A Pocket Full of Rye

For the A. J. Cronin novel, see A Pocketful of Rye.
A Pocket Full of Rye

First UK edition
Author Agatha Christie
Country United Kingdom
Language English
Genre Crime novel
Publisher Collins Crime Club
Publication date
9 November 1953
Media type Print (hard~ & paperback)
Pages 192 (1st ed. hardback)
Preceded by After the Funeral
Followed by Destination Unknown

A Pocket Full of Rye is a work of detective fiction by Agatha Christie and first published in the UK by the Collins Crime Club on 9 November 1953,[1] and in the US by Dodd, Mead & co. the following year.[2][3] The UK edition retailed at ten shillings and sixpence (10/6)[1] and the US edition at $2.75.[3] The book features her detective Miss Marple. Like several of Christie's novels (e.g., Hickory Dickory Dock and One, Two, Buckle My Shoe) the title and substantial parts of the plot reference a nursery rhyme, in this case "Sing a Song of Sixpence".

Miss Marple travels to the Fortescue home to offer information on the maid, Gladys Martin. She works with Inspector Neele until the mysteries are revealed.

Plot summary

When wealthy businessman Rex Fortescue dies after drinking his morning tea, the police are called in to investigate. The cause of death is poisoning by taxine, an alkaloid poison obtained from the leaves or berries of the yew tree, not in his tea but ingested earlier at breakfast. Searching his clothing, the police find one pocket full of rye, a fact not easily explained. Rex's wife Adele is the main suspect in the murder. Son Lancelot and his wife Pat are travelling from Kenya to London, at the invitation of his father, per Lance. At Paris, he wires that he will be home next day. Police meet him at the airport. The day Lance arrives at Yewtree Lodge, leaving his wife in London, his stepmother, Adele, dies of cyanide in her tea, and a few hours later, the maid Gladys Martin is found strangled in the yard, with a clothes pin put on her nose.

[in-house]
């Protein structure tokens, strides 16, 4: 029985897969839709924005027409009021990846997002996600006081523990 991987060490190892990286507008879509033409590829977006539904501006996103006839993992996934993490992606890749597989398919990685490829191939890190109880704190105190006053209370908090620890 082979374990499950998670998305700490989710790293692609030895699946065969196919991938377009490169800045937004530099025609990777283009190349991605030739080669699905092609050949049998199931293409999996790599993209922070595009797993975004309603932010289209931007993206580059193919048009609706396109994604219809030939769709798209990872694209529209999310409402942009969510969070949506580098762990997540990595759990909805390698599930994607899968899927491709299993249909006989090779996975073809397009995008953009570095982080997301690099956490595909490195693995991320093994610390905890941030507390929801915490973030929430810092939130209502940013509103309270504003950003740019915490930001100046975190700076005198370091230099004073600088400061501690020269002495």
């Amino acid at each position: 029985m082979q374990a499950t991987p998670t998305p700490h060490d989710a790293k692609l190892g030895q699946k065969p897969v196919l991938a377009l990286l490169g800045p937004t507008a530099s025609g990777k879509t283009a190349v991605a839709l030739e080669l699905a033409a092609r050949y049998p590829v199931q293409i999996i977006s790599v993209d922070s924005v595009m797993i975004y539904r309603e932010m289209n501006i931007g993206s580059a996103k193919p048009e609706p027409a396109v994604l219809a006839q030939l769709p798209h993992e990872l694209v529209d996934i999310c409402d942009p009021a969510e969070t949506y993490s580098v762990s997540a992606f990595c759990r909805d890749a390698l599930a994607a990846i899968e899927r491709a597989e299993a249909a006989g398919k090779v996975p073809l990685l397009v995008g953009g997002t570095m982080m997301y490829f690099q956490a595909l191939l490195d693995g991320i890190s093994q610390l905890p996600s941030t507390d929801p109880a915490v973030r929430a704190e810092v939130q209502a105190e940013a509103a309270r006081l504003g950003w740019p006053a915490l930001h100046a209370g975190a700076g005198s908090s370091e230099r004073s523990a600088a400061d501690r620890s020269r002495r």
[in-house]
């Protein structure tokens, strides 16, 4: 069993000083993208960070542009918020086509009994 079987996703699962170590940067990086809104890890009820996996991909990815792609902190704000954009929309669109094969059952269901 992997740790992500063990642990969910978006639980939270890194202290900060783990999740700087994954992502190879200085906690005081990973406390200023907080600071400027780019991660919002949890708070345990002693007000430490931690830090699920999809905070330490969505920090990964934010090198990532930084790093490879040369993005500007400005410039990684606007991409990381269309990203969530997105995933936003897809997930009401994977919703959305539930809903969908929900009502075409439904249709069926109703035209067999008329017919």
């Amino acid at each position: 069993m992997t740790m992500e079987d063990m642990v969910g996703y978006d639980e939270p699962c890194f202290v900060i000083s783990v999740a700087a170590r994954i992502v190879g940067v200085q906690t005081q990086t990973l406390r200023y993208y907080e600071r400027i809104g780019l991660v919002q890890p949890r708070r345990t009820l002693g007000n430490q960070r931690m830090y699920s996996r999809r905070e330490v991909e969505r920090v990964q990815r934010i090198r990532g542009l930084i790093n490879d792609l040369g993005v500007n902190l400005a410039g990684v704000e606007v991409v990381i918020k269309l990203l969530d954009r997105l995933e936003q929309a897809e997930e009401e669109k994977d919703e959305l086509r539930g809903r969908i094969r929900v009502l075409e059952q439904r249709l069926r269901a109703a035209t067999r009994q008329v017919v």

Inspector Neele is working full-time with the aid of Sergeant Hay on these murders, interviewing all at the office and in the home. The older son, Percival, tells the Inspector that his father was erratic and ruining the business. After the story of the three murders is in the newspapers, Miss Marple arrives at Yewtree Lodge, as she can shed light on Gladys Martin. Gladys learned serving and cleaning at Miss Marple's home. Miss Ramsbottom invites Miss Marple to stay at Yewtree Lodge. Inspector Neele agrees to work with Miss Marple, seeing that she can talk with people in a different way than he can. Neele learns that the taxine was ingested in marmalade, with a new jar put out at breakfast, used by Rex alone. That jar was tossed in the yard and found by police. When Miss Marple and Inspector Neele discuss the case, he shares that information, and she asks him if he has asked about blackbirds, having seen the pattern of an old children's rhyme, Sing a Song of Sixpence. When he does, he learns of dead blackbirds on Rex's desk at home, a pie whose contents were removed and replaced with dead blackbirds, and from Lance, of the Blackbird Mine in Africa.